ROSTOCK, Germany — At this very moment, tens of thousands of refugees and migrants are making their way across Europe to Germany.
That they are doing so is due in no small part to the words and actions of German Chancellor Angela Merkel, who opened Germany’s door to refugees fleeing war and, in the process, dragged Europe along with her.
“If Europe fails on the question of refugees, it won’t be the Europe we wished for,” she said at the end of August, even as record numbers were making their way to Germany’s borders. Her speech was described as a “dramatic call to arms.”
But it wasn’t always this way. Little more than a month earlier, Merkel’s stance toward refugees seemed far more indifferent. One incident in particular stood out.
In mid-July, Merkel took part in a televised question and answer session with local students in the northern town of Rostock. Sitting in the front row was 14-year-old Reem Sahwil, a Palestinian refugee who arrived in Germany four years ago from Lebanon with her family.
Facing the German chancellor from her seat, she spoke into a microphone in fluent German.
“I would like to go to university. It's really very hard to watch how other people can enjoy life and you yourself can't. I don't know what my future will bring,” Reem said.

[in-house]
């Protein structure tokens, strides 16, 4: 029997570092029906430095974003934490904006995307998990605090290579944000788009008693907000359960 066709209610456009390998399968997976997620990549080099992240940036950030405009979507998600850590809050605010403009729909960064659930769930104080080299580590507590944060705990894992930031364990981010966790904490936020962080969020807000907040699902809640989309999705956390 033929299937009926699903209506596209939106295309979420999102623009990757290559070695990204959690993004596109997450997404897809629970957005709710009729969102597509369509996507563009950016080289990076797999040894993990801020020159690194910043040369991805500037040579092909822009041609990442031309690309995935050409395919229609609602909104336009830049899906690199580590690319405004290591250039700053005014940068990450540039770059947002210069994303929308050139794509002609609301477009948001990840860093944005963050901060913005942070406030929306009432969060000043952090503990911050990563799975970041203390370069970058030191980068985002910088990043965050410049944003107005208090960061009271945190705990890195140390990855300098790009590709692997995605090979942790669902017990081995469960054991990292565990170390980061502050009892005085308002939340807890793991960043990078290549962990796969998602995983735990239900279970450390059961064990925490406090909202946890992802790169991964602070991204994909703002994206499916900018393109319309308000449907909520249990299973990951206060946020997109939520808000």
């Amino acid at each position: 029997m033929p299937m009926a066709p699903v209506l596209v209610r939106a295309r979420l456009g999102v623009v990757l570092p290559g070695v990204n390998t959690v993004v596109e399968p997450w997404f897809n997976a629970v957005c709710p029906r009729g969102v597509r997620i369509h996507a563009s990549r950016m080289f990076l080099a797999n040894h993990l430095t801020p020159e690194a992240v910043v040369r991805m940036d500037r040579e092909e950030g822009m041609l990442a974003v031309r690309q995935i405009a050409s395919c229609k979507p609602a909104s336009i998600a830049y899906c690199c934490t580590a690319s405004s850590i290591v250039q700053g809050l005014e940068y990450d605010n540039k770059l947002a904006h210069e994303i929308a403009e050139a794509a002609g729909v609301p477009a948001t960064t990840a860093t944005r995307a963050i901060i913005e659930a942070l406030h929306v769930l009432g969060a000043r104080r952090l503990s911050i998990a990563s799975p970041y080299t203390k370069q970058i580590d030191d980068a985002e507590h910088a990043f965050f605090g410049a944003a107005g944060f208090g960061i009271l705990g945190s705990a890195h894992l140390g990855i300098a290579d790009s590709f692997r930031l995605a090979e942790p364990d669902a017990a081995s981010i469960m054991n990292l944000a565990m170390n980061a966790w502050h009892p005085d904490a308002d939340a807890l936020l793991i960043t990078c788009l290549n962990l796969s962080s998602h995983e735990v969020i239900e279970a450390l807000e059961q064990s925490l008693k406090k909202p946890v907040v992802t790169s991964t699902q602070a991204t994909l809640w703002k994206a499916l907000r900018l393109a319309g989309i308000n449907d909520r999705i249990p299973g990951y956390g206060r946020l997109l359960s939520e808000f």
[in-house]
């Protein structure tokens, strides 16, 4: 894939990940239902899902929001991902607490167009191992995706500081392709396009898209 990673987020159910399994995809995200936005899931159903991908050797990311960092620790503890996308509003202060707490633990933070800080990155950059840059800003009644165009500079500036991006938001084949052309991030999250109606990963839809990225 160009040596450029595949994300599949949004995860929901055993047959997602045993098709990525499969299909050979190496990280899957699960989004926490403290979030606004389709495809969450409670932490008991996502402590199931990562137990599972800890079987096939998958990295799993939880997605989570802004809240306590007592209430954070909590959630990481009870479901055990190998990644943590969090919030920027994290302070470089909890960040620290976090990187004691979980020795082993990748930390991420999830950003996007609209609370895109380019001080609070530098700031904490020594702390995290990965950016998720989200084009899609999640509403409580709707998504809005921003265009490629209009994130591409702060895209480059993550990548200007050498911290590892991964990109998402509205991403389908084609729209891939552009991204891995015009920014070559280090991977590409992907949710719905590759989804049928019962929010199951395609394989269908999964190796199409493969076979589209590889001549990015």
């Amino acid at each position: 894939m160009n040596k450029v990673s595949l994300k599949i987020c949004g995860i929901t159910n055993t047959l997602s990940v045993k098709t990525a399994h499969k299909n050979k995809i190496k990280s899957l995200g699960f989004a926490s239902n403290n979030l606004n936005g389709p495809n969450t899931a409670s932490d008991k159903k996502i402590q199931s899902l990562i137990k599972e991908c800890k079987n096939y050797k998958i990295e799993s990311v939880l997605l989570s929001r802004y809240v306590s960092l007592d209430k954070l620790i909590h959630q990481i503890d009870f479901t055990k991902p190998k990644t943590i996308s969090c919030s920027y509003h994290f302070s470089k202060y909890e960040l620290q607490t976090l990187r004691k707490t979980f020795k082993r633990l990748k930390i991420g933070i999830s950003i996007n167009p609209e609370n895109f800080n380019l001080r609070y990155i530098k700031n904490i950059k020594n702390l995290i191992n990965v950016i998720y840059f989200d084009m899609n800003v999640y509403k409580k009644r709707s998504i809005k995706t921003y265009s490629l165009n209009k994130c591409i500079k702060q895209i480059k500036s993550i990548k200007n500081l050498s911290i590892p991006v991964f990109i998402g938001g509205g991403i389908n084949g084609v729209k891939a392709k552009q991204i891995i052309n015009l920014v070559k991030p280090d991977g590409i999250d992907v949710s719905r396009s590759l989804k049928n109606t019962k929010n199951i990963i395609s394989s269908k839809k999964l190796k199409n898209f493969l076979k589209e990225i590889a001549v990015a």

Months later at her home in an apartment block on the outskirts of Rostock, Reem recounts how she had to steel herself for that moment. She nearly didn’t speak up at all.
“My friends said I should talk, but I wasn’t sure,” she says. “I said, OK. Then I said no. Then I said OK again,” she laughs.
Reem's family, facing deportation, had been waiting years to have their asylum application approved. As the cameras rolled, she told the German leader her sadness at not being able to plan for her future because of that uncertainty.
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Merkel replied: “I understand what you are saying, nonetheless politics is hard sometimes. There are thousands and thousands more in the Palestinian refugee camps in Lebanon. And if we say ‘you can all come here,’ ‘you can all come over from Africa,’ we can’t cope with that.”
At that, Reem quietly burst into tears. Merkel tried to comfort her by patting her shoulder as she wept. Critics called the response heartless and cold — but Reem says she appreciated Merkel’s honesty.
“She is a very nice person,” the teenager says now. “I was just worried.”
The video of Reem’s encounter with Merkel went viral. Twitter reacted with the hashtag #MarkelStreichelt (“Merkel Strokes”), mocking the chancellor’s awkward attempt to console the teenager. The idea that Reem could be deported was hard to swallow for many: here was a bright young girl who had learned the language, excelled at school (she was the only student in her class this year to receive the highest grade), and wanted to build a life in Germany. Refugee policy became the No. 1 topic of national debate.
Merkel took a beating in the press, not all of which was fair. Even in July, Germany had taken in more refugees than any other European country. In the first half of 2015 it received as many asylum applications as it did in all of 2014 — around 180,000.
Looking back now, it’s fair to say the incident marked something of a turning point. Even though she and her family had not been part of the most recent wave of refugees flowing into Europe from Syria and Iraq, Reem became a symbol of the crisis, the human face of a story otherwise dominated by numbers.